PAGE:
Is it possible to feel a nostalgia for a home we have never known? This is the paradoxical feeling that can hit when you sit down to meditate. Turning towards ourselves, sinking into the stillness under the thoughts and the endless pressure to act, you can feel an unmistakable longing to go home to your true nature. First comes a feeling of physical fatigue, like you have been caught up in a battle you don’t really believe in, like you’ve been armored by attitudes that aren’t really you. Then comes the deep longing, a deep ache, to find your way to your true home.
I recently learned from a book called Word Catcher that “nostalgia” was coined in 1688 by Johannes Hofer, an Austrian medical student, who joined two Greek words, nostois, return, and algos, pain, to describe the longing for home of Swiss soldiers stationed in the mountains. I find the detail of Swiss people in the mountains poignant because it suggests a longing for something vast, something beyond. But Homer uses a version of the word, nostos, the homecoming stories, and even before Homer there were nostoi, the tales that sailors told of their homecoming journeys. Some scholars say that ancient Greek epics can be divided into stories seeking glory in war (the Illiad) and stories of seeking the way home (the Odyssey). Perhaps our ordinary lives–even our days–can be divided the same way: we long to go out and get things done (sometimes big things, sometimes at least the laundry). And then we ache to find our true home. Odysseus went through a years-long, well, odyssey to get home again after war against Troy–the pull of duty and the possibility of glory gave way to that deep, deep ache to be where he was meant to be. I wonder if this is the natural rhythm of life–to go out and to return, the out breath and the in breathe.
Often run down as sentimental, a feeling triggered by a song or a scent or a season, the ache of nostalgia can sometimes lead us to something unknown. That extremely unsentimental physicist Stephen Hawking says that we can feel nostalgia for the future, which is his definition of synchronicity. I think I know what he means. Sometimes, usually when you are more quiet and receptive, there can be the feeling that there is a larger pattern and a larger life that we are meant to be a part of. But how to break through?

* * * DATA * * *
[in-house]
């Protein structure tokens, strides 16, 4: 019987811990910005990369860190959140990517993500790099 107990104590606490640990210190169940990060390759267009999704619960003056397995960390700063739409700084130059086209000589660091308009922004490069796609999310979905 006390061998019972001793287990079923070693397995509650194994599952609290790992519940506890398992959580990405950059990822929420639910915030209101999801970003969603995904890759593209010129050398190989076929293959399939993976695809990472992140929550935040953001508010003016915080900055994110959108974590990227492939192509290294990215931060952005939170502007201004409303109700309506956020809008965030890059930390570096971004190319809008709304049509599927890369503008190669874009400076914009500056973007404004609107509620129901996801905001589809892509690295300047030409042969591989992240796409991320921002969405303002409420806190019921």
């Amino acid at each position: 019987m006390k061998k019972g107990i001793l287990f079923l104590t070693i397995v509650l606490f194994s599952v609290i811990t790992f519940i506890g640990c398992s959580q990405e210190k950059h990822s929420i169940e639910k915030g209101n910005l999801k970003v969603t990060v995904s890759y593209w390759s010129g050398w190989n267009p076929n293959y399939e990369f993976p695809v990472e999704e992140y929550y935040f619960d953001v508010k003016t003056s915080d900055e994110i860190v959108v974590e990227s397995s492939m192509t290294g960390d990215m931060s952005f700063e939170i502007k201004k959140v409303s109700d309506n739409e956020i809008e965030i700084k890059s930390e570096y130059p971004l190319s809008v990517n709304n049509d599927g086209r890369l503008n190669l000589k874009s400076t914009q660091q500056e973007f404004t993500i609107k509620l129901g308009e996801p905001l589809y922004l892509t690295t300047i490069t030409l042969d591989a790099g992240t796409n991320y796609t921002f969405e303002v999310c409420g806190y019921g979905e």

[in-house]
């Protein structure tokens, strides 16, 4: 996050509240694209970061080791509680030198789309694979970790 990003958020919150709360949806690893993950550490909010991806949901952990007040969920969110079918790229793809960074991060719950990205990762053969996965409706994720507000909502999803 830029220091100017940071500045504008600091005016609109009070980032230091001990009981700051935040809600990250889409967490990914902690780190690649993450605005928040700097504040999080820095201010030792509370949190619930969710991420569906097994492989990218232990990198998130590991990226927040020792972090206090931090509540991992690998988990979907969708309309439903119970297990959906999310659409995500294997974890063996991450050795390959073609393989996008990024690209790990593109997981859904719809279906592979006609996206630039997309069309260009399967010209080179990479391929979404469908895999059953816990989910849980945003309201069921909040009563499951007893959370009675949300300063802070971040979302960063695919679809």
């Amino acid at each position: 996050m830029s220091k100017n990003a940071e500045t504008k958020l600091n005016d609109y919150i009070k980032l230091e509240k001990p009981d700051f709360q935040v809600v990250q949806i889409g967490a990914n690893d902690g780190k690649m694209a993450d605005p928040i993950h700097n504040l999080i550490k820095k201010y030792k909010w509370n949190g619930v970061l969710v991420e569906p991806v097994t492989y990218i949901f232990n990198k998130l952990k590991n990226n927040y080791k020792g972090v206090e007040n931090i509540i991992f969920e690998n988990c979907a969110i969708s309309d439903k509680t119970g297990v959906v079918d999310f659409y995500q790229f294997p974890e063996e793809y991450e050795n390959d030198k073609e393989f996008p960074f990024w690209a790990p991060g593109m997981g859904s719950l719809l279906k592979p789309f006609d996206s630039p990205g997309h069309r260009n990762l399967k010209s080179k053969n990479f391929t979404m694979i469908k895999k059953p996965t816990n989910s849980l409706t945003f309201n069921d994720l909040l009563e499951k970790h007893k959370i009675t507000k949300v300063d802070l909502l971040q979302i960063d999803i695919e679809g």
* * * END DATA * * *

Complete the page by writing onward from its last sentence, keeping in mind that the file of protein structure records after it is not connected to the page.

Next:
Larger ideas can help (at least until we get attached to them and start confusing the map for the territory). One large idea handed down from the days of Buddha is that there are inner attitudes or postures or mental formations, call them what you will, that lead us away from our true nature. Among these postures are the “five hindrances”: 1) desire or greed, 2) anger or aversion, 3) sloth, torpor or boredom (and this can include compulsive doing, which pushes away boredom), 4) restlessness and worry, 5) doubt. Lately, I’ve been trying to see how often I am carried away by this attitude or that. Sometimes it really does seem as if a mechanical habit that has nothing to do with who I really am or what I really deeply long for is picking me up and running away with me, speaking words that have nothing to do with my essential wish, engaged in actions that feel hollow. How amazing it is to catch myself before I speak in anger, before I walk out to the kitchen. How amazing it is to just sit down and be still…and feel that ache for a life I haven’t yet known.